BY CLAIRE GIBSON
Before I got married, I took a lot of pride in the fact that my fiancé and I had done things by The Book.
The groom-to-be was chivalrous, with a solid group of guy friends and no red flags in sight. He taught me how to flip an omelet without splattering the entire kitchen with raw egg. He didn’t bat an eye when my mother asked him point-blank if he was addicted to pornography. (Really, Mom?) And by some miracle, we’d both survived adolescence with our virginity intact. We met with our preacher, invested in premarital counseling, discussed joint bank accounts. We were responsible. Righteous. Doing it God’s way and ready to reap the benefits.
My mother had words for me, too. She told me that marriage is sin on steroids, and I agreed, in theory. But my major flaws were impatience, moodiness and a tendency to leave my shoes on the floor. Sure, there were several make-out sessions I’d rather forget, and a few long-term relationships I let drag on. But compared to the rest of the known world, I was baggage-free … right?
Then my baggage showed up to my wedding.
Granted, I’d invited him. I told my fiancé we’d dated when I was 14, which was true. But what I’d failed to mention is that we’d picked things up at 16, 18 and 21, too. That was the first lie.
The truth was, we’d met freshman year of high school at a house party. Since we were too young to drive, I fell in love with his family before I realized I was in love with him. He drank beer, I didn’t. He took advanced calculus, I didn’t. He smoked weed, I didn’t. But he was my best friend, one I’d considered loving forever until the night he admitted that he thinks people who believe in God are silly.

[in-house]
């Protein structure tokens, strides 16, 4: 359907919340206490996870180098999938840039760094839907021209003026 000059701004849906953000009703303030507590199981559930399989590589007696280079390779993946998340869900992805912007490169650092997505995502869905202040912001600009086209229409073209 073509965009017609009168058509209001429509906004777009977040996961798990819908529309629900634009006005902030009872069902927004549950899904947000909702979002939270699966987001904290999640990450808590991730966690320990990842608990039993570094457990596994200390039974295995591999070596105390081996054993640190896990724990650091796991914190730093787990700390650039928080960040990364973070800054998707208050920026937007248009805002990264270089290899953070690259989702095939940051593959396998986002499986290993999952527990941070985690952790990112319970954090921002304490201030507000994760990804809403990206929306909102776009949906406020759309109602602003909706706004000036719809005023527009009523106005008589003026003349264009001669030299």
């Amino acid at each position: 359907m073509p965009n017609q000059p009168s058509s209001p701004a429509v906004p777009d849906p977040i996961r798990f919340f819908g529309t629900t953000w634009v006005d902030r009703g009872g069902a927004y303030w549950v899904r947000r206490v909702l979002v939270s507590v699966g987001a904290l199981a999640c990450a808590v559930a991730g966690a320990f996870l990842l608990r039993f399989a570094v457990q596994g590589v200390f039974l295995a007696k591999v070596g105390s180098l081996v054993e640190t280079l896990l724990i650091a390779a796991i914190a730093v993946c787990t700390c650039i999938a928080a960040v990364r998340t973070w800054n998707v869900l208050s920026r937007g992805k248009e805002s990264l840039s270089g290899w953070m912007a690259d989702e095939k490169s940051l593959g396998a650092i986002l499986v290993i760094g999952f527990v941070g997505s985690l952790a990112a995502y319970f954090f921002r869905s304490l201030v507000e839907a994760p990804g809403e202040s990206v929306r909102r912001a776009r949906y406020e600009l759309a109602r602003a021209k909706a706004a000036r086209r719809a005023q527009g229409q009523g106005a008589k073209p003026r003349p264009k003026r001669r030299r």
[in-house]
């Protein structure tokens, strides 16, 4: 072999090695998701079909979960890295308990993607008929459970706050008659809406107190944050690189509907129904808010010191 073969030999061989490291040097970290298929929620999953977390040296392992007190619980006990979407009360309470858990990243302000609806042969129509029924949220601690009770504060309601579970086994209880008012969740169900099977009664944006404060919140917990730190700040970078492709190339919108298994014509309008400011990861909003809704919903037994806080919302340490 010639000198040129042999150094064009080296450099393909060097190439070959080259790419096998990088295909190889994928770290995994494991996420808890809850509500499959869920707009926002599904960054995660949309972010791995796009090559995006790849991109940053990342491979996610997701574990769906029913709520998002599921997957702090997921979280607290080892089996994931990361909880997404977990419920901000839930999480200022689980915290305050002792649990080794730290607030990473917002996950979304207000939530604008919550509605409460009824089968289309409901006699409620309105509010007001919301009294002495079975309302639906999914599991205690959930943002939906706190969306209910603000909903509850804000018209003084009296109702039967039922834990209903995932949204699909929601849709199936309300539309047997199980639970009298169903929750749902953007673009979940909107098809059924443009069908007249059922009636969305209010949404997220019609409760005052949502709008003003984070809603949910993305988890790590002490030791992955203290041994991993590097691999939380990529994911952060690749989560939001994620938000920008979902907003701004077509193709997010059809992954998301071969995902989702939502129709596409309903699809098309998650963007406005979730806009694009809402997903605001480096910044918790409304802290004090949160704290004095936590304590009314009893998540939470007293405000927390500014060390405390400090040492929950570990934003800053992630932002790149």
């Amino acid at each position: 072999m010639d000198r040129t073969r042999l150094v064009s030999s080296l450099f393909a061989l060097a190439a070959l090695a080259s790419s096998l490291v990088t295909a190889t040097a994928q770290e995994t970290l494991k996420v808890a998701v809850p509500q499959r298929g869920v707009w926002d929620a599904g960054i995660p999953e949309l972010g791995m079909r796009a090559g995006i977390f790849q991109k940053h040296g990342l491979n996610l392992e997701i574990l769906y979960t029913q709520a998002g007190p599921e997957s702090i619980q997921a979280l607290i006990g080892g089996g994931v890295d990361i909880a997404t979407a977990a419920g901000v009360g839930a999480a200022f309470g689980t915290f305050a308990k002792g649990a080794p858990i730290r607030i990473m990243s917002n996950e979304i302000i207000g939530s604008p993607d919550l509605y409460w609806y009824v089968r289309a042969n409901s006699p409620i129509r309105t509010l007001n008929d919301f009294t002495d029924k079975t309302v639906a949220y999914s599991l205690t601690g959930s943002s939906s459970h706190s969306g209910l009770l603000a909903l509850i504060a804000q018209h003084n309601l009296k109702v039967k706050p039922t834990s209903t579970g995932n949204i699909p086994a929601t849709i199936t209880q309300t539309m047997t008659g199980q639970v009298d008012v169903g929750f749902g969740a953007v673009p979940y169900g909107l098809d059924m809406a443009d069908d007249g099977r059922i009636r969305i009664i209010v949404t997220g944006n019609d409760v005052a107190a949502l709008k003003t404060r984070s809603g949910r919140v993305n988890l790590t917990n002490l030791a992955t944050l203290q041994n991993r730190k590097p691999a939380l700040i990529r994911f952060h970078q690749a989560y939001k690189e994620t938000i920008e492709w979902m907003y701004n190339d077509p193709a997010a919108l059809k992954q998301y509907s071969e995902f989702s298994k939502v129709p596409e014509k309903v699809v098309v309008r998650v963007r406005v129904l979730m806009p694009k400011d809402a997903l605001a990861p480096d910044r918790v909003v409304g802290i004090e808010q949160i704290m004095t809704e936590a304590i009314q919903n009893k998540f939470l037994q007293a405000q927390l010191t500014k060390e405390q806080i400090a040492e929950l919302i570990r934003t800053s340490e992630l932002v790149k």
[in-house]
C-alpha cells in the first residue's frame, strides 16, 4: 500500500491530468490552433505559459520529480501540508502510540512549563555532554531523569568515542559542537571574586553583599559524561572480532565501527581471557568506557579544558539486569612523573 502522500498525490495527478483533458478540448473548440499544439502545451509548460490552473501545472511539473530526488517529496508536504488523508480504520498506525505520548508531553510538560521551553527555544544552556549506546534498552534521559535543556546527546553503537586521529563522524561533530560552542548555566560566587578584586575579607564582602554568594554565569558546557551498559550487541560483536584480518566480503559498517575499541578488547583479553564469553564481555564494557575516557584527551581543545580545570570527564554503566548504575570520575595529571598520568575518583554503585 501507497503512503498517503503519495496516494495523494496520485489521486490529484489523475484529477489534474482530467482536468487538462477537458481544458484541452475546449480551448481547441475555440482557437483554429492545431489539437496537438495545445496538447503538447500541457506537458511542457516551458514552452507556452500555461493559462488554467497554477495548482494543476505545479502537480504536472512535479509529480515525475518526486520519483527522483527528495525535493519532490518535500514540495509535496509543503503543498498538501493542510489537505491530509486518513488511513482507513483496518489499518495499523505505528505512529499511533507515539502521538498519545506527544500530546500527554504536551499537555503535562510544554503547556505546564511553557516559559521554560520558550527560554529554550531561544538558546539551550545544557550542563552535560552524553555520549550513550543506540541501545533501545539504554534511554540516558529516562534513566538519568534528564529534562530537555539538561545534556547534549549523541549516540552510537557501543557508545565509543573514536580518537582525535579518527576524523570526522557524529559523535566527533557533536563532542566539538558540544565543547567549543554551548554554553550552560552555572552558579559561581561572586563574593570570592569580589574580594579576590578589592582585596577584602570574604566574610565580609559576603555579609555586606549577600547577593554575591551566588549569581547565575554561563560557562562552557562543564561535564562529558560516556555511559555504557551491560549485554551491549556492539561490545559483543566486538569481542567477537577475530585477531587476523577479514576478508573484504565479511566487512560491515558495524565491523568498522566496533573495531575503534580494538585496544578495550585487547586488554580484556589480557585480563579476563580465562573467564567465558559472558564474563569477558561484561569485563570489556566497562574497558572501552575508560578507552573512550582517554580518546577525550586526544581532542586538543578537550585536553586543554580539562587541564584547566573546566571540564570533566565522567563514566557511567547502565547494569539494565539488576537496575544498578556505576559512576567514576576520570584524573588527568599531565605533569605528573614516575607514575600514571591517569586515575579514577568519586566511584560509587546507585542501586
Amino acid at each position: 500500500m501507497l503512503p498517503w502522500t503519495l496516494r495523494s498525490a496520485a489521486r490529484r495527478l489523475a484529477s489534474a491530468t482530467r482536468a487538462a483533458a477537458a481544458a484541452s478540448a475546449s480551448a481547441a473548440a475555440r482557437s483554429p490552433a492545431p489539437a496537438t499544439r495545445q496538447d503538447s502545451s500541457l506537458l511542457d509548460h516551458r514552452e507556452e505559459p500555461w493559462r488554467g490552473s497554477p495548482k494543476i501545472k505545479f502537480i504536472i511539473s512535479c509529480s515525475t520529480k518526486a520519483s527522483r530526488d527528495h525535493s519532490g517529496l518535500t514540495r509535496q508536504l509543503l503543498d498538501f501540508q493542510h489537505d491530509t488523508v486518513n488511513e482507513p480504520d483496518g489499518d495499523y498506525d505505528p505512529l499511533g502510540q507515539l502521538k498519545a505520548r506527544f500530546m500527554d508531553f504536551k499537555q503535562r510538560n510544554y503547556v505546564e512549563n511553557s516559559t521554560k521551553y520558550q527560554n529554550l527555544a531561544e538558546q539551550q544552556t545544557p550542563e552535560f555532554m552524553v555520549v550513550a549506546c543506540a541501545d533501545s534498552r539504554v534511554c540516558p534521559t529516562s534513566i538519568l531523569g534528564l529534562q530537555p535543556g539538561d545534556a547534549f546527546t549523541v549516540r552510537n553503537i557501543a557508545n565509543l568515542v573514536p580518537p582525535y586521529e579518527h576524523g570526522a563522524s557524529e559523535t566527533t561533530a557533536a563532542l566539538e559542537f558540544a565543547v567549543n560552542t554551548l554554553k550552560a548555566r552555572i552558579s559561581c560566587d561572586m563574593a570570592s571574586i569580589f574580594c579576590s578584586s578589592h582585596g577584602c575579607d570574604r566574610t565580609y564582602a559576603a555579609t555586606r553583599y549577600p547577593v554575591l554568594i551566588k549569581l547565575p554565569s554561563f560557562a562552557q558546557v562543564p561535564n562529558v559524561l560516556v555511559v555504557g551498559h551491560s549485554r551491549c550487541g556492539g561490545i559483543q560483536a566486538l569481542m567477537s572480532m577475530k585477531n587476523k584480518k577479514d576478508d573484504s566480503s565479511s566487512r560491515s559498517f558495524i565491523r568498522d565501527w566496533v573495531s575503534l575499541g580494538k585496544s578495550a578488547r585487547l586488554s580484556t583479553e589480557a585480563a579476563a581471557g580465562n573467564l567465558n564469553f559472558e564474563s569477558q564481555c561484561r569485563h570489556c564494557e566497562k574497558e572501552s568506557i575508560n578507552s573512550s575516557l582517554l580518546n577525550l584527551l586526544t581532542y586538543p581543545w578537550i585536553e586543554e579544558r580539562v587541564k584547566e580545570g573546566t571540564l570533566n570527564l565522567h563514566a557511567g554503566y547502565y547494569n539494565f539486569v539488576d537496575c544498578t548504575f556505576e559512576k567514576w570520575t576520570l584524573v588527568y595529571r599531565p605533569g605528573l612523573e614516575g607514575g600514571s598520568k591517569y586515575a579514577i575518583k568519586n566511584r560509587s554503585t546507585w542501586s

Our differences in faith signaled the end of our romance. But our long-distance friendship never ended; we caught up on the phone every few months. The day after I got engaged, he was the first person I wanted to call (after my mother, of course).
I sent him a wedding invitation. We’d been some version of together for 10 years — I couldn’t imagine getting married without him there because I couldn’t imagine my life without him in it. And I figured that after the wedding, I would feel different. I would feel married. All those minor attachments would release once I had a ring on my finger.
But that isn’t what happened. The night of the rehearsal dinner, I walked into a bar where out-of-town guests waited to celebrate. I held hands with my fiancé while I locked eyes with someone else. He smiled, but his green eyes twinged with pain.
That glance haunted me in the early months of my marriage. Even as we unpacked boxes of white china, I chided myself in the rare moments when that stop-motion memory reeled through my mind. And most days, I didn’t even think of it; I just moved on with the husband I loved.
Until one day when I was alone in my car and the past called my cell phone. Just like old times. Just to catch up. But this time, my hands grew clammy and my heartbeat quickened. No one could blame me for talking to an old friend. But in the darkest, most secret place within me, I knew my motives weren’t pure. I wanted him to miss me, more than I wanted to be honest.
After that, thoughts grew more troubling and more frequent. On days I felt lonely or restless, I relived the Christmas I met his grandmother, the last touch, the night before I moved to Nashville. I felt lost in my own mind, with no easy way out. My shame, like mold, flourished in the dark.
To choke it out, I needed light and oxygen and other people to tell me that I wasn’t the first one to find it growing on the walls of my heart. But I was afraid to admit I was capable of betrayal, even if it was only happening my mind. I didn’t want to deal with others’ judgments (because good girls don’t have bad thoughts) or justifications (because if you’re not happy, then call a lawyer).
I wanted a third option. There had to be a third option. I loved my husband. I wanted the life we had. But I knew if nothing changed, I’d live a lifetime loving him with all my heart and only half of my mind.
I remember the night we stood in the kitchen, my face contorted with pain and my husband’s covered with confusion. I told him I’d spent the first two years of our marriage clinging to the past. I asked for his forgiveness.
To my great relief and gratitude, he gave it: fully, immediately, unabashedly. As tears washed down my face, they cleansed a part of my heart that I’d locked up — for fear that it had gone rogue.